Think twice before taking your MBA in Asia

Tom Welsh
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EMERGING markets in Asia are churning out MBA graduates in record numbers, and they’re as qualified as they are numerous., which measures how companies perceive business schools, saw employer demand for graduates from Indian schools increase by 24 per cent in 2011.

It isn’t an isolated trend – emerging market professionals are taking MBAs because their growing economies need more better-qualified executives. According to, local firms are currently sucking up much of this supply. But things are changing. Local knowledge is essential for large multinationals to break into new markets, and an elite cadre of Asian-based schools are gradually challenging European and North American rivals in their ability to supply this expertise.

But, these well-documented trends are not a good enough reason for Western professionals to abandon their jobs to catch a flight eastwards. And they certainly don’t represent a declining demand for Western-educated professionals, or the lessening quality of Western-based schools.

The key question students should be asking of business schools is how their MBA will improve their employability. To some extent, which markets are up and which are down is irrelevant – the future rise of certain economies on the back of historical trends is inevitably uncertain, and an MBA physically taken in Asia may not be the best preparation for a career in a multinational.

Steve Seymour, director of MBA programmes at Ashridge Business School argues that “the location of an MBA provider is less important than what and how students learn.” Location can, however, have a bearing on the character of your fellow students. According to Seymour “the more diverse the student cohort, the richer the learning for all.” Schools across the world are desperate to encourage international diversity among their students. It’s seen as a means of teaching – of disseminating cultural quirks, of building networks, and of encouraging more disparate thought about how business can be conducted in different parts of the world.

And a lot of Asia-based schools aren’t particularly good at encouraging this diversity among their students. The top-ranked Indian school, the Institute of Management in Ahmedebad, had only 1 per cent non-Indian students in 2011-12. Somewhat better was the China Europe International Business School, with 40 per cent international students. But compared to the Oxford-based Said Business School, which had a full 93 per cent international cohort in 2011-12, it becomes apparent that many Asian schools are behind the curve when it comes to linking their students with a truly international network.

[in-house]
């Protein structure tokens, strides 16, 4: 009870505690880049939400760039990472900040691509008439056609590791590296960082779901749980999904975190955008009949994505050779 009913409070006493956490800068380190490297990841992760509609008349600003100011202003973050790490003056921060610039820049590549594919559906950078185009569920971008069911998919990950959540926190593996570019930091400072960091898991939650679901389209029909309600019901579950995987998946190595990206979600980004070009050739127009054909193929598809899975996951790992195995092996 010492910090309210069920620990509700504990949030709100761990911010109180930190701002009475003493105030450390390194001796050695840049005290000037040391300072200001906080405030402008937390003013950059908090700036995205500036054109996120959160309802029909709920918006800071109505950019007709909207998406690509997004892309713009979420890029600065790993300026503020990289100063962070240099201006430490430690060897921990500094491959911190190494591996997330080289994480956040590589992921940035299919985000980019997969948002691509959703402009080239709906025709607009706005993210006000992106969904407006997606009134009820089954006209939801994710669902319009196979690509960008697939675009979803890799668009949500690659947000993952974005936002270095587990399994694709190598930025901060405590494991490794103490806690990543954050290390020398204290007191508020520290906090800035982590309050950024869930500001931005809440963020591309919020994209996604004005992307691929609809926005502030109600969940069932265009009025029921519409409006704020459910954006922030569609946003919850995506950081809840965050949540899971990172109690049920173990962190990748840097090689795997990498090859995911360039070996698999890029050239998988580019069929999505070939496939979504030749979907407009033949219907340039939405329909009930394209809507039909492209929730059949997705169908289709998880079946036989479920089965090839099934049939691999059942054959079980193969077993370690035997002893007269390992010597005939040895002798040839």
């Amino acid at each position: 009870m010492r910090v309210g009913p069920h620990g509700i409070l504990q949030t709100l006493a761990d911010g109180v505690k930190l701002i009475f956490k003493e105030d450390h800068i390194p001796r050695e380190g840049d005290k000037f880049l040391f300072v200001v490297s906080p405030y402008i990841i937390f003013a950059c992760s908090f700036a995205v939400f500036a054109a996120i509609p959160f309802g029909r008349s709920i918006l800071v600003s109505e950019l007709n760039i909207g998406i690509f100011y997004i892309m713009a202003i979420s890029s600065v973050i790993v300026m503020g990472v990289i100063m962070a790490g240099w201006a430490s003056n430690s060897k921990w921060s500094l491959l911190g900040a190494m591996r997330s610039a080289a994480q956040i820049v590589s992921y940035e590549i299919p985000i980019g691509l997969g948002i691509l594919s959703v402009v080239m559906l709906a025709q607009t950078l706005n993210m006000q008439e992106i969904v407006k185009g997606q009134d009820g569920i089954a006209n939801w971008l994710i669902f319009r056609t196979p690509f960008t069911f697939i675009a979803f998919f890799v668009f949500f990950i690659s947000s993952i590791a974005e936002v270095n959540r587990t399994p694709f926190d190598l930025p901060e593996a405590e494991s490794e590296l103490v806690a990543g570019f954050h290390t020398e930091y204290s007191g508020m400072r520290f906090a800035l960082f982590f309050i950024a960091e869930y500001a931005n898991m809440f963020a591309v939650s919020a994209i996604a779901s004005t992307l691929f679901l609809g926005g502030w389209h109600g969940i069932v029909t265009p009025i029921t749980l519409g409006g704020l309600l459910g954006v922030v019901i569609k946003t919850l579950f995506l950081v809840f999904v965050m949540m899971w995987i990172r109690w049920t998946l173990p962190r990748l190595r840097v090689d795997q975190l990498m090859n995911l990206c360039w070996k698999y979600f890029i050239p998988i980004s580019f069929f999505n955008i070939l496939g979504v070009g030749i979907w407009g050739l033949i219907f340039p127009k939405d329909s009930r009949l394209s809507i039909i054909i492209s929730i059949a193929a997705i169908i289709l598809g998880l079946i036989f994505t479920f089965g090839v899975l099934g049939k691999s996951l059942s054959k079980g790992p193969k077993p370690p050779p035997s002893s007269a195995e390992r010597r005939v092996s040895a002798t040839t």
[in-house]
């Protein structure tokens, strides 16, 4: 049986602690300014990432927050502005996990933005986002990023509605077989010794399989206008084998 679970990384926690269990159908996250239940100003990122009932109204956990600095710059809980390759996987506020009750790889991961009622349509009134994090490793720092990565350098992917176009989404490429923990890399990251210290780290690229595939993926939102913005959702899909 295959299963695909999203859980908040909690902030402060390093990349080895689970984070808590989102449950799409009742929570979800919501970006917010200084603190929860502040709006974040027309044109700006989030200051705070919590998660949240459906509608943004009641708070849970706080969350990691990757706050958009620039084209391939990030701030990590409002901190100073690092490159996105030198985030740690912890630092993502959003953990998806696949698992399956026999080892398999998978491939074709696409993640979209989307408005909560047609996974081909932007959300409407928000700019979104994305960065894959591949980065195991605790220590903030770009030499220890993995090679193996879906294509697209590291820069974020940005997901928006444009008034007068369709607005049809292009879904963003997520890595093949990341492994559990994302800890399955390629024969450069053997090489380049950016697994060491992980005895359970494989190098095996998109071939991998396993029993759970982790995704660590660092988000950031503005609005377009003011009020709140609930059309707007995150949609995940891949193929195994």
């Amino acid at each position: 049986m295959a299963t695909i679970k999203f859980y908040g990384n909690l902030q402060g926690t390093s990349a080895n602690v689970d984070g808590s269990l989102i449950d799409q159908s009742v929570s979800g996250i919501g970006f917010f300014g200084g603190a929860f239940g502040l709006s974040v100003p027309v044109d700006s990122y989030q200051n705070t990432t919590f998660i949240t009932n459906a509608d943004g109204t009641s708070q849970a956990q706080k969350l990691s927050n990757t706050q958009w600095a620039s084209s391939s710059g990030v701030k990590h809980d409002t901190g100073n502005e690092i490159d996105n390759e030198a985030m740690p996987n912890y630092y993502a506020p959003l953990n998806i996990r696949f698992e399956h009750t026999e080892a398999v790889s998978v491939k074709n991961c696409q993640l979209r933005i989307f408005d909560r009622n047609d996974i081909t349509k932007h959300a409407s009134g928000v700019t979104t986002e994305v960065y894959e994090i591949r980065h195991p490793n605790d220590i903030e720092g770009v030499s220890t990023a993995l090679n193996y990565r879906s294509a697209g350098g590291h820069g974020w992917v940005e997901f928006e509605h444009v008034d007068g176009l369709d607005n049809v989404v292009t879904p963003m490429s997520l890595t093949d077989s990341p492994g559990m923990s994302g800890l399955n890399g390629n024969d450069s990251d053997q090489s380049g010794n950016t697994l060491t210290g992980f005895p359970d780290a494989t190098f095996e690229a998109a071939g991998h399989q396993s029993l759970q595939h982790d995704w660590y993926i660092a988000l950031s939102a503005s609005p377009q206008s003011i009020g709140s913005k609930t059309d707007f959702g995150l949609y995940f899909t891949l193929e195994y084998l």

It’s not clear what physical relocation to Asia gives a student in terms of cultivating a specific ability to succeed in the region’s expanding economy.

Richard Burns, editor of, suggests that it’s more worthwhile to consider European schools with “close relations with institutions in emerging markets.” Paris’s Insead, has another campus in Singapore. Cass Business School runs an executive MBA course from its Dubai offshoot.

The point of this outward pollination by Western schools is to give students a better understanding of what Seymour calls the “full political, cultural and technological dimensions of business.” Their importance, therefore, is not about asking MBA students to rote-learn the precise cultural business practices of Vietnam, for example. Rather, schools want to enable students to apply the broader knowledge and skills they’ve learned in the classroom to real-life situations – anywhere.

In fact, Professor Zeger Degraeve, dean of Melbourne Business School in Australia, explains that the emerging market familiarity his school provides isn’t possible without its general educational backdrop. “Graduates can expect to be quite mobile in their careers,” he says, “and an excellent command of general management skills is a prerequisite for any global engagement.” Given this typical post-MBA mobility, there’s little sense in pre-deciding where you’ll be working in the future before you’ve even started your course.

Leaving aside future expectations, current evidence shows that current MBA graduates can earn far more in developed economies.’s Jobs and Salary Trends report suggests that, in 2011, MBA salaries in Asia averaged only $59,600 (£37,690) per annum compared to a Western European average of $93,400. Developed economies are still the best places for MBAs to work.

Even so, one of the major benefits of pursuing an MBA is that it provides business students with the education and skills to widen their career prospects (into different sectors, markets, and job roles), alongside a chance to reassess their career priorities.

It isn’t sensible to pre-decide what you want to do after your MBA before you’ve even started. Asian-based business schools in emerging market economies have their benefits and are coming on in leaps and bounds. But their Western-based rivals haven’t stood still either. It’s not yet time to take the first flight East.



1 Stanford Graduate School of Business

2 Harvard Business School

3 University of Pennsylvania

4 London Business School

5 Columbia Business School

6 Insead (France/Singapore)

7 MIT: Sloan

8 IE Business School (Spain)

9 Iese (Spain)

10 Hong Kong UST Business School


1 Hong Kong UST Business School

2 Indian Institute of Management

3 Indian School of Business

4 National University of Singapore

5 Ceibs China

6 CUHK Business School

7 Nanyang Business School

8 University of Hong Kong

9 Australian School of Business

10 Peking University